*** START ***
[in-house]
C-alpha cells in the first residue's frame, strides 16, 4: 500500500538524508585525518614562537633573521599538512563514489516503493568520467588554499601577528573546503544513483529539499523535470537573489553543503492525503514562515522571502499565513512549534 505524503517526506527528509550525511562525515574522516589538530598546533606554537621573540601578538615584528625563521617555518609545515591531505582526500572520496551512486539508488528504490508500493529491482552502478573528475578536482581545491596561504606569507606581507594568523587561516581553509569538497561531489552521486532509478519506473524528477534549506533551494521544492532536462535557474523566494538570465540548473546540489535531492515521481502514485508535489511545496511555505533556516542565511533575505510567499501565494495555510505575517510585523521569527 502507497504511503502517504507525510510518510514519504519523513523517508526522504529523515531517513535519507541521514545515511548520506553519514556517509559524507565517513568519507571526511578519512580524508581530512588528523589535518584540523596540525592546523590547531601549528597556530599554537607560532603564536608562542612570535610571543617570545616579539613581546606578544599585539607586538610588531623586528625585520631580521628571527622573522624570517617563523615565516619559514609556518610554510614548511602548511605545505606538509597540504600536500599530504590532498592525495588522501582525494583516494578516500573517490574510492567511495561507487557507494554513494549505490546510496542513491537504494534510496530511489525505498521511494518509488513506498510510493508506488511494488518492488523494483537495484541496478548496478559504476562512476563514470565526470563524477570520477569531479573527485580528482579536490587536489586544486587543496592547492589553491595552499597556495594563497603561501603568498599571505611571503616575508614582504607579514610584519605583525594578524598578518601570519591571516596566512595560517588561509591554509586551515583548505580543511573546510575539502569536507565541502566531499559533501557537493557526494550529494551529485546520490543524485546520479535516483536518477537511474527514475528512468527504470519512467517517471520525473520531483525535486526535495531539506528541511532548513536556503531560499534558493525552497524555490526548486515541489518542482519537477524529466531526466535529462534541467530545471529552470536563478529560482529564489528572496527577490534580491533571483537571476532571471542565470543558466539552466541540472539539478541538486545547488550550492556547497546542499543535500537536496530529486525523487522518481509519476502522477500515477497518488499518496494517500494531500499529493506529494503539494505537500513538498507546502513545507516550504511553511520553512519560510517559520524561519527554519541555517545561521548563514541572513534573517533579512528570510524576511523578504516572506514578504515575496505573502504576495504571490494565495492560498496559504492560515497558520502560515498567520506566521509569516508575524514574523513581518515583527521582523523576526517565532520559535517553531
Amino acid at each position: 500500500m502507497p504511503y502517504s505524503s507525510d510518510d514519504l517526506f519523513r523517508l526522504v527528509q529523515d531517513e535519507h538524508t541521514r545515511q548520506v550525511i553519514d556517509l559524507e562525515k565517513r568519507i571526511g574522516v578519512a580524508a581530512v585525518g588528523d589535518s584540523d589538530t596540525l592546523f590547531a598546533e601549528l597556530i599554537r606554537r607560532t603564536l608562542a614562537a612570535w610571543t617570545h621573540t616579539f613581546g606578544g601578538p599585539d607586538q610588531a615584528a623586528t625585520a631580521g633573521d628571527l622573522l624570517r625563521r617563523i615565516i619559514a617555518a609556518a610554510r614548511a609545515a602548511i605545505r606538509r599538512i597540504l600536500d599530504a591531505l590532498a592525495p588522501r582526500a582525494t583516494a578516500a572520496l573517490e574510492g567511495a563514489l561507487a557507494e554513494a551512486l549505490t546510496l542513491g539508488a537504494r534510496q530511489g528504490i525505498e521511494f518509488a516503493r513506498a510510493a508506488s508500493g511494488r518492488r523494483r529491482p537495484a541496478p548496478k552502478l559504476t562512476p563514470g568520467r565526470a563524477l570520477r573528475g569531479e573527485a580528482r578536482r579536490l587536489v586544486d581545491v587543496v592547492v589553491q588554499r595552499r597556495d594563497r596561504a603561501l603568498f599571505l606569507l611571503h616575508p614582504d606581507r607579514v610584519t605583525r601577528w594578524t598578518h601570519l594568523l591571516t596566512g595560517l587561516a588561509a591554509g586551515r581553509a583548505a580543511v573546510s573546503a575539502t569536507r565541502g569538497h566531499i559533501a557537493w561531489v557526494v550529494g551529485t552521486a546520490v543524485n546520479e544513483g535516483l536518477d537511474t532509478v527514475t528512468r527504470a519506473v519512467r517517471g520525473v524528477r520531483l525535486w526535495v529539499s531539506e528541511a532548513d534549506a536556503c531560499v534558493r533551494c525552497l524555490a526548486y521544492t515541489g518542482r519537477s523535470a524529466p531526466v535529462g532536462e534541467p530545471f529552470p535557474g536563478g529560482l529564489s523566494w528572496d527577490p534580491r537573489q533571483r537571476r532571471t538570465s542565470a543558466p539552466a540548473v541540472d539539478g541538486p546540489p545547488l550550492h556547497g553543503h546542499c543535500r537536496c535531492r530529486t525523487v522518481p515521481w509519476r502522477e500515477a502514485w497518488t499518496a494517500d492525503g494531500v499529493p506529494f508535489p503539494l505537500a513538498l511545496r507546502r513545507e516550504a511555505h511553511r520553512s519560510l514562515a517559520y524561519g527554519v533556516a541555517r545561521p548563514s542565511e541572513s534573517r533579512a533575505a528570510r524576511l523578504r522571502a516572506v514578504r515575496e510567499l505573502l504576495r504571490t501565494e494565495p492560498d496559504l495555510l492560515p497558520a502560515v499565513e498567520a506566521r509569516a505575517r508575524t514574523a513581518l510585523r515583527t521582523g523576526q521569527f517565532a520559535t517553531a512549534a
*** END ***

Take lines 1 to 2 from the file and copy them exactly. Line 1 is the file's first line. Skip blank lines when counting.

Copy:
[in-house]
C-alpha cells in the first residue's frame, strides 16, 4: 500500500538524508585525518614562537633573521599538512563514489516503493568520467588554499601577528573546503544513483529539499523535470537573489553543503492525503514562515522571502499565513512549534 505524503517526506527528509550525511562525515574522516589538530598546533606554537621573540601578538615584528625563521617555518609545515591531505582526500572520496551512486539508488528504490508500493529491482552502478573528475578536482581545491596561504606569507606581507594568523587561516581553509569538497561531489552521486532509478519506473524528477534549506533551494521544492532536462535557474523566494538570465540548473546540489535531492515521481502514485508535489511545496511555505533556516542565511533575505510567499501565494495555510505575517510585523521569527 502507497504511503502517504507525510510518510514519504519523513523517508526522504529523515531517513535519507541521514545515511548520506553519514556517509559524507565517513568519507571526511578519512580524508581530512588528523589535518584540523596540525592546523590547531601549528597556530599554537607560532603564536608562542612570535610571543617570545616579539613581546606578544599585539607586538610588531623586528625585520631580521628571527622573522624570517617563523615565516619559514609556518610554510614548511602548511605545505606538509597540504600536500599530504590532498592525495588522501582525494583516494578516500573517490574510492567511495561507487557507494554513494549505490546510496542513491537504494534510496530511489525505498521511494518509488513506498510510493508506488511494488518492488523494483537495484541496478548496478559504476562512476563514470565526470563524477570520477569531479573527485580528482579536490587536489586544486587543496592547492589553491595552499597556495594563497603561501603568498599571505611571503616575508614582504607579514610584519605583525594578524598578518601570519591571516596566512595560517588561509591554509586551515583548505580543511573546510575539502569536507565541502566531499559533501557537493557526494550529494551529485546520490543524485546520479535516483536518477537511474527514475528512468527504470519512467517517471520525473520531483525535486526535495531539506528541511532548513536556503531560499534558493525552497524555490526548486515541489518542482519537477524529466531526466535529462534541467530545471529552470536563478529560482529564489528572496527577490534580491533571483537571476532571471542565470543558466539552466541540472539539478541538486545547488550550492556547497546542499543535500537536496530529486525523487522518481509519476502522477500515477497518488499518496494517500494531500499529493506529494503539494505537500513538498507546502513545507516550504511553511520553512519560510517559520524561519527554519541555517545561521548563514541572513534573517533579512528570510524576511523578504516572506514578504515575496505573502504576495504571490494565495492560498496559504492560515497558520502560515498567520506566521509569516508575524514574523513581518515583527521582523523576526517565532520559535517553531